We’ve had another incident of police officers shooting a black suspect (identified as Alton Sterling), this time in Baton Rouge, Louisiana, and protests are already erupting in the streets. In this case, based only on witness cell phone video and very early reports from the cops and people in the immediate area, there may well be good reason for such protests and calls for a thorough investigation. Stressing yet again that this story is still in the very early stages and much more needs to be clarified, the picture being painted is one of cops doing the exact opposite of the right thing.
A video showing two white police officers involved in a deadly altercation with a 37-year-old black man in Baton Rouge circulated across the Internet early Wednesday morning, prompting peaceful street protests in the city and anger elsewhere.
The video showed two Baton Rouge police officers attempting to detain Alton Sterling after the officers responded to a call “from a complainant who stated that a black male who was selling music cd’s and wearing a red shirt threatened him with a gun” outside the Triple S Food Mart, a convenience store, a Facebook post by Baton Rouge Police Department said. Police said they responded about 12:35 a.m. Tuesday.
Sterling was shot and killed while pinned down by the officers.
We’ll get to the video below, but there are a number of troubling elements to this story, many of which are confirmed by the police. It’s alleged that Sterling was selling CD’s outside of a convenience store and the initial report received by the cops was that he had threatened a passerby with a gun. But at least from the video footage, there was no gun in Sterling’s hands or even visible when the altercation took place. He was initially hit with a Taser (possibly twice) and then pinned to the ground, at which point some confusion ensues and someone calls out that he’s got a gun and Sterling is subsequently shot multiple times in both the back and the chest. A witness reports seeing the cops removing a gun from Sterling’s pocket after he’s already been shot.
As noted above, these reports will require corroboration, but there are other troubling details which have been verified. The officers were equipped with body cameras, but the initial response from the police department was that the cameras had “come loose” during the scuffle so there may not be useful footage available. While I suppose that’s possible, at least for one officer if the equipment wasn’t properly affixed, multiple incidents of such a failure are possible but begin to call the credibility of the story into question. There was also a security camera (or possibly more than one) on the premises of the convenience store. Rather than requesting the footage, it’s being reported that the police removed the equipment entirely and took it with them. That doesn’t look very good either.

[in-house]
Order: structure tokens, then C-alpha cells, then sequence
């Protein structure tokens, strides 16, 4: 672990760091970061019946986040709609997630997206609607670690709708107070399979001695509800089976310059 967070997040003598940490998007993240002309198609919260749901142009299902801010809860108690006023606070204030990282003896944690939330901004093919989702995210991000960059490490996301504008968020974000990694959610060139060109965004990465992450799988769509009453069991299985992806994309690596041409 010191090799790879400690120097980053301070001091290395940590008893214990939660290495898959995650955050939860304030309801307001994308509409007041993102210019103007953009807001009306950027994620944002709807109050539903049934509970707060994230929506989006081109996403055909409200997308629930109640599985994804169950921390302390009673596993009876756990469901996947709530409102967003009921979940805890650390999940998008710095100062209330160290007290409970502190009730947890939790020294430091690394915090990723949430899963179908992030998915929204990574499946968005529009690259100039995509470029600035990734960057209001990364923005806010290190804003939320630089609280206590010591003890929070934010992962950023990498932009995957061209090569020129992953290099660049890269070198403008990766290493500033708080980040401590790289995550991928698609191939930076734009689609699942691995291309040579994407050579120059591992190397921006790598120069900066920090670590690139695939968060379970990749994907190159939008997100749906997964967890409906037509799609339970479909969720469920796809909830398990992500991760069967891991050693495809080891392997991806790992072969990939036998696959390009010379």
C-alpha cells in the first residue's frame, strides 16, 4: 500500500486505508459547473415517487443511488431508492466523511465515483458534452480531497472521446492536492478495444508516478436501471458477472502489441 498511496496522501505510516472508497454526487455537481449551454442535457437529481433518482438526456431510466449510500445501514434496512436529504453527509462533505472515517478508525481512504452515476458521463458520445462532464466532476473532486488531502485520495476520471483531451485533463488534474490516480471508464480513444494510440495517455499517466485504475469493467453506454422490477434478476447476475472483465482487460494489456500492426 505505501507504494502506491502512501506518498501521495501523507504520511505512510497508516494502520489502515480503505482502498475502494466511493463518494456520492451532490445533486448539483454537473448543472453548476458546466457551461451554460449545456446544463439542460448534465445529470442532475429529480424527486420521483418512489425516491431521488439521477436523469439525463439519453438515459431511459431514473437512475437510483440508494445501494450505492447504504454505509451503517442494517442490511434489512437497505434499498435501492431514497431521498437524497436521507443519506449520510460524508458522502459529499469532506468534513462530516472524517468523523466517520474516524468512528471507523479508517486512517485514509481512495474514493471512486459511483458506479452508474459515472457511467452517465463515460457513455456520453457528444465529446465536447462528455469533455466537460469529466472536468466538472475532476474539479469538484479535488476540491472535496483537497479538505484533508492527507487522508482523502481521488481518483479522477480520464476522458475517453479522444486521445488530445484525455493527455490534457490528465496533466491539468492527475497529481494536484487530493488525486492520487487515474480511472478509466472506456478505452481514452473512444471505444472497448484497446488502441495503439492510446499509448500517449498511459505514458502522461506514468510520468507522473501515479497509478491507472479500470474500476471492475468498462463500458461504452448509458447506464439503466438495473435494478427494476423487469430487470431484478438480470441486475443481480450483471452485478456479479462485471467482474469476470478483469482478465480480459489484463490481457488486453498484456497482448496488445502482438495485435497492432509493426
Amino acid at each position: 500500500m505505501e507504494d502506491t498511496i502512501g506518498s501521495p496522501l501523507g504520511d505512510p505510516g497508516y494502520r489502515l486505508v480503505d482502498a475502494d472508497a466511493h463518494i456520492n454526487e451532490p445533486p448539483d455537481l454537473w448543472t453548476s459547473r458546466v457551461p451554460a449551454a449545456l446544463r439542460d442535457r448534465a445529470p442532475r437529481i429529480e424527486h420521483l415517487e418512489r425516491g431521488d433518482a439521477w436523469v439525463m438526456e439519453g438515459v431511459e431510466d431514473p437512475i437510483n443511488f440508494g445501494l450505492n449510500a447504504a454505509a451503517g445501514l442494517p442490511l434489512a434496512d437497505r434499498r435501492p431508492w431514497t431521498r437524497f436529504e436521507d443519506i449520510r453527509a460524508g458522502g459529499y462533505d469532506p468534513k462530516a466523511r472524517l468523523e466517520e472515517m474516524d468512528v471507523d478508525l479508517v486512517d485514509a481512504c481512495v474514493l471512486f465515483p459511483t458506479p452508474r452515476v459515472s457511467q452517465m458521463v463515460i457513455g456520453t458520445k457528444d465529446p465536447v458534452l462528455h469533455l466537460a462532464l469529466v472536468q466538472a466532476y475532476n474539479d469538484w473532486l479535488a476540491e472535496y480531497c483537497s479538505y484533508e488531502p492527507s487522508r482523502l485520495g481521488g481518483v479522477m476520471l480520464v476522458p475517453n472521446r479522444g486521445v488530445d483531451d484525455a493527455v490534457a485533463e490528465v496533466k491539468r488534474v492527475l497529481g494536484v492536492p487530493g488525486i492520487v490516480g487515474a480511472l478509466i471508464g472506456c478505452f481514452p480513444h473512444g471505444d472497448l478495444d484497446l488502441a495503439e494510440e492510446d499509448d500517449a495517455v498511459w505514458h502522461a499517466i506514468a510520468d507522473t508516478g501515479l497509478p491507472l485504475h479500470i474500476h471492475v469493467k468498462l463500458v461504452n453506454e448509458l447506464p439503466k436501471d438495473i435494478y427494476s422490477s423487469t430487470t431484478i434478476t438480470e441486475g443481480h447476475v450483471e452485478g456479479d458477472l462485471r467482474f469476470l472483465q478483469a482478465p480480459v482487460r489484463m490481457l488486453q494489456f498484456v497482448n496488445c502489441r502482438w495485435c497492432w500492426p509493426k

Since we’ve covered too many of these events here before, I’ll repeat what I’ve said on most occasions. The vast majority of shootings by police are justified, but that doesn’t mean that all of them are. While our first responders are, by and large, some of the finest people in the nation, you do unfortunately get some bad apples in every barrel or at least cases where extremely poor judgement crosses the line into criminal behavior. It’s too early to come to a conclusion here until we see what other video evidence is available (if any) and all the fact are in, but the initial signs indicate that this may indeed have been a horribly bad shoot on the part of the cops. Even if we are to assume that Alton Sterling was illegally selling music CD’s, and even if the gun he carried was illegal, if he didn’t draw on the cops it very well may prove impossible to justify shooting him while he was pinned to the ground. If that’s the case, the public will be right in demanding a complete investigation and potentially the prosecution of the officers involved. If further evidence develops which either exonerates or condemns the police we’ll do a follow-up post to cover that as well.
Here’s the cell phone video of the incident. It comes with the usual warning that the content may be disturbing to some viewers.